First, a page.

Despite a global “awakening” to the issue of climate change, corporate travel programmes have yet to convert sustainability into employee education and practices, according to new research.
A survey conducted by SAP Concur in partnership with the Global Business Travel Association: formerly the NBTA (National Business Travel Association) and renamed in February 2011. It provides its members (business travel management professionals) with educa... reveals that less than a third of European travel managers are currently incorporating sustainable suppliers into their policy. Only 4 per cent mandate travellers to select such suppliers, and 27 per cent encourage travellers to book with them.
However, travel managers overall recognise that the impact of business trips on the environment should be considered, with 70 per cent saying it is important to empower travellers to make sustainable choices.
An overwhelming 85 per cent of those surveyed want to receive reports to calculate carbon emissions in an effort to help travellers make more sustainable choices, while 78 per cent think it is important to encourage such decisions. Seventy-two per cent want to be able to provide employees with more environmentally friendly options in the booking process.
More promising is the fact that 62 per cent of travel managers plan to mandate or encourage travellers to book with suppliers using sustainable practices in the next one to two years – double the number currently doing this.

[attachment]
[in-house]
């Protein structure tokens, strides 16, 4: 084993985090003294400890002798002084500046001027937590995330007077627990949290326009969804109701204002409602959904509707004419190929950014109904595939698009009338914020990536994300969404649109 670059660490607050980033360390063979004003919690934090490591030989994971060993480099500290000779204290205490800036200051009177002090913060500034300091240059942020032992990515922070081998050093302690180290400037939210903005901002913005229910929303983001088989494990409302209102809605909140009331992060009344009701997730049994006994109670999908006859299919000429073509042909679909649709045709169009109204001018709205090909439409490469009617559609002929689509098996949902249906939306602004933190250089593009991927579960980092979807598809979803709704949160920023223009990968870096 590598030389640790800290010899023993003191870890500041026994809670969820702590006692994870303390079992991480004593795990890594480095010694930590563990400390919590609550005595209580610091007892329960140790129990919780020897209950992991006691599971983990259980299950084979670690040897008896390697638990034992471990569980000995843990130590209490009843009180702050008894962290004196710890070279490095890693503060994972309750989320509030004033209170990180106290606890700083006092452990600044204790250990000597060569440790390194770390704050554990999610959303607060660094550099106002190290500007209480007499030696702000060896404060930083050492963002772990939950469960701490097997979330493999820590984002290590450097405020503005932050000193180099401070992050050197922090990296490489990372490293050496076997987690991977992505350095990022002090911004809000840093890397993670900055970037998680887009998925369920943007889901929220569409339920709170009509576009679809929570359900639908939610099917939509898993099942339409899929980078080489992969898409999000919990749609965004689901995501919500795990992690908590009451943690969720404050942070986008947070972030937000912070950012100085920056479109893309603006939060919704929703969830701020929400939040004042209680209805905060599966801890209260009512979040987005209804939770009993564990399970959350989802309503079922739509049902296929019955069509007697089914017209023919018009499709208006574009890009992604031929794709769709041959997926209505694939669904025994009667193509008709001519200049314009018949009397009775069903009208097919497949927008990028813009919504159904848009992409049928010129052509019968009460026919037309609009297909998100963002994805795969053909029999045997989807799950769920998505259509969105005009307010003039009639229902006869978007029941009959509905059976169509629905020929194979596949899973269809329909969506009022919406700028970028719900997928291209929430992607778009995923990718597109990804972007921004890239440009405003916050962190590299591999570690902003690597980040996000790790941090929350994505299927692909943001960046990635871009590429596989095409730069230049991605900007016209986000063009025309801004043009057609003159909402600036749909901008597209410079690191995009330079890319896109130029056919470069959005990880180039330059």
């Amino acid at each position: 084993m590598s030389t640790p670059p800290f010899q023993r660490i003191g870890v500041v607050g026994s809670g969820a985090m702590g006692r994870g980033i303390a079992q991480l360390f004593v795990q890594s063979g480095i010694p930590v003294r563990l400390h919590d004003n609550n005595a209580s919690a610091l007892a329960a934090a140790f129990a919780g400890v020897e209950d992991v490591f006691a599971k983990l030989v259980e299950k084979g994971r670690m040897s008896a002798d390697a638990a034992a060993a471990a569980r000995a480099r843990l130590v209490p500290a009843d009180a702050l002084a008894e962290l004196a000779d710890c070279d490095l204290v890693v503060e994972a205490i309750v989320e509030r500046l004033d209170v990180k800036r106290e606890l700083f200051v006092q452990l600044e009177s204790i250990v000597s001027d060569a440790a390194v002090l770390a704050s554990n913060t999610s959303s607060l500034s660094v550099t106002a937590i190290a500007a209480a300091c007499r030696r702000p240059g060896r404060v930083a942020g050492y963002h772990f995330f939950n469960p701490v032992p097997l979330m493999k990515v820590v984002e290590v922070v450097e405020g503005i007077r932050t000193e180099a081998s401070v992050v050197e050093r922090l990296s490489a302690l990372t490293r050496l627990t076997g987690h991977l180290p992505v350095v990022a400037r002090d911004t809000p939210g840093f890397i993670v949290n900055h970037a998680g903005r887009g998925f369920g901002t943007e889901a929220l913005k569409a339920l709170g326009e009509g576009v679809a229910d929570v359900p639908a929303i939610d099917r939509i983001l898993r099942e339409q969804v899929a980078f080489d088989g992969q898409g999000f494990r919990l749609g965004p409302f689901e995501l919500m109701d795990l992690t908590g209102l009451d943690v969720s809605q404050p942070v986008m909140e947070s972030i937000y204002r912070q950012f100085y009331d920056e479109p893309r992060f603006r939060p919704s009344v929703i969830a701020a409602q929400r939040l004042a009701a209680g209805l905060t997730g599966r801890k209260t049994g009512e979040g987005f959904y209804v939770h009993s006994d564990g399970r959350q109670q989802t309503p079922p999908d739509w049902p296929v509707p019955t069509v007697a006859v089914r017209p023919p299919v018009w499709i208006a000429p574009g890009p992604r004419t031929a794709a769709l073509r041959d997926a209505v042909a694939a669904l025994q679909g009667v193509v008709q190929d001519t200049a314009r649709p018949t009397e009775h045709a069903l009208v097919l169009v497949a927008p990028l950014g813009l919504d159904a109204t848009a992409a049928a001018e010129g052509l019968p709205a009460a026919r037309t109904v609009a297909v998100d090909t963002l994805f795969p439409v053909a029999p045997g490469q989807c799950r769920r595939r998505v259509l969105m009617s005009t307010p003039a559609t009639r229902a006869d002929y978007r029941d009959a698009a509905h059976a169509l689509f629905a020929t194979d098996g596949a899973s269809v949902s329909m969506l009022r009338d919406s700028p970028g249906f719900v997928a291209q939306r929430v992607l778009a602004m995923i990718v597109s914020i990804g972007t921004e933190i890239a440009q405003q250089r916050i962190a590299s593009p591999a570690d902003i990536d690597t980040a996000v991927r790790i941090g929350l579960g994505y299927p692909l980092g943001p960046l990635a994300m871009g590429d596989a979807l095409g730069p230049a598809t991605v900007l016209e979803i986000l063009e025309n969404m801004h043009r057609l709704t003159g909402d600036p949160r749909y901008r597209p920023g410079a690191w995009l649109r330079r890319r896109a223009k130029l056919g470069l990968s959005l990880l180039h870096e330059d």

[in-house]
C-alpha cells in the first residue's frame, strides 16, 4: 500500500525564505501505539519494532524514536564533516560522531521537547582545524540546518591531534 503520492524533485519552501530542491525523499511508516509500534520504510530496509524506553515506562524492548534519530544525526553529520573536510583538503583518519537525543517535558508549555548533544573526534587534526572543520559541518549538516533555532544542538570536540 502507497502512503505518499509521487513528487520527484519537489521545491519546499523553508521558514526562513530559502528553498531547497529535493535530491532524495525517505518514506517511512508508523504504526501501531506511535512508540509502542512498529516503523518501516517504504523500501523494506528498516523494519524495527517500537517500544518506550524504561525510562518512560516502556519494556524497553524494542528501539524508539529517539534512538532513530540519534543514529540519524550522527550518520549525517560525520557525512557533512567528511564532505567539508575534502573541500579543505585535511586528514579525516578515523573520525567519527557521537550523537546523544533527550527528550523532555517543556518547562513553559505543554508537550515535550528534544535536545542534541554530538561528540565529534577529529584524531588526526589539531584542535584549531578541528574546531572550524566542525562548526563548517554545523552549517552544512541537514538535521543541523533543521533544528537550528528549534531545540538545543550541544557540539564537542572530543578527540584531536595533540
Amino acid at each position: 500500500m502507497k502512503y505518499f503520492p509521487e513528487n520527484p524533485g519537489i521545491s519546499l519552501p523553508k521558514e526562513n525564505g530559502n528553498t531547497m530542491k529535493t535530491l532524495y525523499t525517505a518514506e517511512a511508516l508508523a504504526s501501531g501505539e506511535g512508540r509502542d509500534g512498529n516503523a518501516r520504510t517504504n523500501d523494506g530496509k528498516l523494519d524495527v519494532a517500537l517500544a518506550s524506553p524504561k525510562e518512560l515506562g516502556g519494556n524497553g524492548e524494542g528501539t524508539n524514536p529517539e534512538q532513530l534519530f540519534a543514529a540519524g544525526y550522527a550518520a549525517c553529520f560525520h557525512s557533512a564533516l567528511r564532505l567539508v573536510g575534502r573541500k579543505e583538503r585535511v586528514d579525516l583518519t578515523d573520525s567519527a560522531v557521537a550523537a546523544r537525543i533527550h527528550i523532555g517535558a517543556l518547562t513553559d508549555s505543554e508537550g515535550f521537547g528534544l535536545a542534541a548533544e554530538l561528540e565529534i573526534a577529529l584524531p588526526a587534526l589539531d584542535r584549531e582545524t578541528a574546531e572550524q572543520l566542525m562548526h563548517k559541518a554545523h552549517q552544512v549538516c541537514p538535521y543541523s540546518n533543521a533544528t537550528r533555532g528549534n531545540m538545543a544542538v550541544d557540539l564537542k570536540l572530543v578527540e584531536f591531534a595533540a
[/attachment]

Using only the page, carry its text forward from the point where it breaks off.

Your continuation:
Fifty-seven per cent said they have been pressured by their travellers to implement more sustainable travel practices, while the same amount have received requests from senior leadership.
Pierre-Emmanuel Tetaz, SVP and GM – Europe, Middle East and Africa at SAP Concur, commented: “The power to make real, tangible changes lies with big businesses, so it’s really encouraging to see this thinking is shared by travel managers across Europe. Really, what we need to see is this positively translated into employee education and T&E business practices, and the survey seems to be nodding in the right direction, which is fantastic.
“Business travel is a core part of all global business, so it’s crucial we find a way to mitigate the damage it causes the environment. Global travel has now reached US$1.6 trillion and produces one in seven jobs throughout the world, so it’s incredibly important. We’re very fortunate to be in a position where technological developments are helping us solve problems like these, so it’s about how we use and apply this tech to help reduce the damage done.”
Encouragingly, respondents said they are getting help from their partners to implement sustainability; 80 per cent said their Travel Management Company: An agency which manages business travel for a company. provides service options to measure and track sustainability and 63 per cent said the same about their travel suppliers. Two in five said their booking tool or engine provides such a service.
The news comes after delegates at the inaugural Corporate Travel Climate Action Summit heard that buyers play a key role in helping airlines scale up the use of sustainable aviation fuel.